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Welcoming the new changes to Canon Law

Hello and welcome! In keeping with Pope Francis’ desire to promote safeguarding in the Church, substantial revisions to the Code of Canon Law have been announced this week. I suspect that there will be more changes going forward, but we are very grateful for the important changes that have been promulgated at this point. I’d […]

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Our Priests

26qwdrt5mnbqlrkyk1omvwn8k7l.jpgOur pastor, Fr. Joeseph Raeke, was born in Boston.  His family includes two sisters and six brothers.  Fr. Raeke went to BC High before attending St. John's Seminary.  Fr. Raeke was ordained in 1980, and his most recent assignment was as pastor of the Brockton Tri-Collaborative of Our Lady of Lourdes, St. Edith Stein, and Christ The King Parishes.  We are blessed to have Fr. Joe lead The Plymouth-Carver Collaborative.







Our Parochial Vicar, Fr. Michael Rora, was ordained in May 2018.  A native of New York, Fr. Rora went to Stoneham High Scool, and attained a bachelor of science degree from the University of Illinois, before attending St. John's Seminary.  Fr. Rora's family includes his parents, a twin sister, and a younger brother.  We are blessed to have Fr. Michael help lead The Plymouth-Carver Collaborative.




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Help Solve the Mystery

In the late 1990’s, Fr. Aiden Walsh, then Pastor of St. Peter Parish, accepted the gift of our beautiful stained glass window now placed on the wall behind our altar.  We know the figures on the left, Peter accepting the Keys of the Kingdom as well as James and John.  On the right, we see Jesus giving Peter the Keys but we have no definitive idea of the other saint. Do you? Can you help? Some hints:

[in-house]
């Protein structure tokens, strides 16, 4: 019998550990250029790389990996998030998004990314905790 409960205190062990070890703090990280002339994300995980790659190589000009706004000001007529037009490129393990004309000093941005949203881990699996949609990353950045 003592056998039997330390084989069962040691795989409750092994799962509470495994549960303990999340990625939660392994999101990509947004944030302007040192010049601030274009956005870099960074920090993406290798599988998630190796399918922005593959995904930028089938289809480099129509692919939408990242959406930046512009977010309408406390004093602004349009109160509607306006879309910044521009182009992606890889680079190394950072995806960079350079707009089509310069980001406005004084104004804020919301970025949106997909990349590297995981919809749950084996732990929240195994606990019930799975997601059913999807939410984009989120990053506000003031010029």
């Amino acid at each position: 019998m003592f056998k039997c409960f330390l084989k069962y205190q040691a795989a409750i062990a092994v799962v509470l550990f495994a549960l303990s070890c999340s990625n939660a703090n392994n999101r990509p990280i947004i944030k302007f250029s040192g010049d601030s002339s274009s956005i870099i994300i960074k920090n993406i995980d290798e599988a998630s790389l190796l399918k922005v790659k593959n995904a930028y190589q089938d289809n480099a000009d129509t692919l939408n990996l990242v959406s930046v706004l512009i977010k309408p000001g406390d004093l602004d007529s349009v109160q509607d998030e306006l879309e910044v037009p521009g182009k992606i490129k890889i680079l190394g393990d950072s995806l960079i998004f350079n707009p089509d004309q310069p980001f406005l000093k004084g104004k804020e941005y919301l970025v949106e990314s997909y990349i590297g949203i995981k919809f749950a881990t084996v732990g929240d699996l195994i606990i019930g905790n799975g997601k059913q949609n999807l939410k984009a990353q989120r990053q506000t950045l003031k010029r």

• The stained glass was obtained from a Polish-American Parish in Norwood that closed in 1997.
  • The saint is likely carrying a crosier an indication he may have been a bishop.
  • The saint is decalced (shoeless) indicating he may have been a monastic i.e. Discalced Augustinians,Carmelite,Mercedarian,Passionist,Trinitarian,Cistercians,Servite
  • The saint may be from or a patron of the Polish people since it comes from a Polish American Church founded in 1918.

 Do you? Can you help? Please let us know if you have any information.

Pope Francis’ Five Finger Prayer

Using the fingers on your hand, start with the thumb and pray these intentions in this order:

1.) The thumb is closest finger to you. So start praying for those who are closest to you. They are the persons easiest to remember. To pray for our dear ones is a “Sweet Obligation.”

2.) The next finger is the index. Pray for those who teach you, instruct you and heal you. They need the support and wisdom to show direction to others. Always keep them in your prayers.

3.) The following finger is the tallest. It reminds us of our leaders, the governors and those who have authority. They need God’s guidance.

4.) The fourth finger is the ring finger. Even though it may surprise you, it is our weakest finger. It should remind us to pray for the weakest, the sick or those plagued by problems. They need your prayers.

5.) And finally we have our smallest finger, the smallest of all. Your pinkie should remind you to pray for yourself. When you are done praying for the other four groups, you will be able to see your own needs but in the proper perspective, and also you will be able to pray for your own needs in a better way.

—Pope Francis